probably influenced American
womanhood more strongly than
any other single personality. You
may not find her in the smiling,
bright young girl on the tooth-
paste advertisement, but you are
sure to observe some aspect of her
universally accepted character in
the sureness of the dress model,
in the coldness of the girl who
sells nail polish, or in the con-
tempt of the human mannequin
trying to produce a revolution in
women's hats.
Her passion for trousers have
brought slacks into vogue. Her,
arched eyebrows, hair styles, and
long fingernails have started fash-
ion trends. And her high cheek-
bones are now considered the ulti-
mate in womanly sophistication.
REGARDLESS of what the real
Dietrich is like, the public
Dietrich is a carefully fashioned
romantic legend, designed to func-
tionalize the belief that glamour
is not inherited, "it is a business."
And the public Dietrich is the only
one that counts.
Glamour has always been a
business with Dietrich. She has
been selling her personality for a

quarter century, and, while it has
not always given her a continu-
ous popularity, it has brought a
continuing popularity.
To the average man or woman
who sees her films or buys her re-
cords, she represents a myth about
womanhood, the perpetually de-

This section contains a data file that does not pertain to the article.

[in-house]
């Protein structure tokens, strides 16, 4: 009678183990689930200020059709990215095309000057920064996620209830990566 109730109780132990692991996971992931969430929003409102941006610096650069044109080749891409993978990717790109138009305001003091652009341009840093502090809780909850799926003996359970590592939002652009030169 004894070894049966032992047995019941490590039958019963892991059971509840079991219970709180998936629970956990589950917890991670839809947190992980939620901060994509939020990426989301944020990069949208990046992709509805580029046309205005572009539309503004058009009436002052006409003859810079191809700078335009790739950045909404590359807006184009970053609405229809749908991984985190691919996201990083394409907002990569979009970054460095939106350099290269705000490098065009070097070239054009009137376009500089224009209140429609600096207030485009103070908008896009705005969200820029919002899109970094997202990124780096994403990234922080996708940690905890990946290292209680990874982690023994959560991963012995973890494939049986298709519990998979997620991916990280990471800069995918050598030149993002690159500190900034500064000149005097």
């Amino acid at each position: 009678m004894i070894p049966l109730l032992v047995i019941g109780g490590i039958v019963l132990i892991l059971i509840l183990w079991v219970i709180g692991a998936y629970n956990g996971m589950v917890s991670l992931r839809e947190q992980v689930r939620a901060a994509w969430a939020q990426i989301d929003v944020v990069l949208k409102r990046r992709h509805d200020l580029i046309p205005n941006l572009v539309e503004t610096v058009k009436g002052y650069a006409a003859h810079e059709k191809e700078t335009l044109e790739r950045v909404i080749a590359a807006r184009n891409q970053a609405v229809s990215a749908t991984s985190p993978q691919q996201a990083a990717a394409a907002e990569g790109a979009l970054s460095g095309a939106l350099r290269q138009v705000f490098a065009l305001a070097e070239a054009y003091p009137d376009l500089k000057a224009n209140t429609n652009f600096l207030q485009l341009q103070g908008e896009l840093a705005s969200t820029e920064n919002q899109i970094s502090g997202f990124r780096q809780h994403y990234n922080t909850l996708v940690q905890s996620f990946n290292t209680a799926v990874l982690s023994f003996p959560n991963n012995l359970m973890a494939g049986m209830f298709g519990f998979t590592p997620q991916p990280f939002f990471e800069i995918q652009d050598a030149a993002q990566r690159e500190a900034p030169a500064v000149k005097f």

sired woman who is, as Ernest
Hemingway has written of her,
".. . brave, beautiful, loyal, kind
and generous. She is never bor-
ing and is as lovely looking in the
morning ... as she is at night .. .
If she had nothing more than her
voice, she could break your heart
with it. But she has that beauti-
ful body and that tender loveli-
ness of her face."
NO ONE can say for sure just
what Dietrich's real name is
and no one is quite certain of
where her husband of three de-
cades really is. Nor are there any
accurate details about her life
before she began assaulting the
tower of fame in 1930 with "The
Blue Angel." It is on such a diet
that legend grows, and it is upon
such obscure materials that leg-
end flowers bloom.
The Dietrich personality, evolv-
ed by her director of six years, Jo-
sef Von Sternberg, has always been
sufficient to offset any other de-
fects in the lady's entertainment
talents.
Her pictures, for the most part
mediocre melodramas in which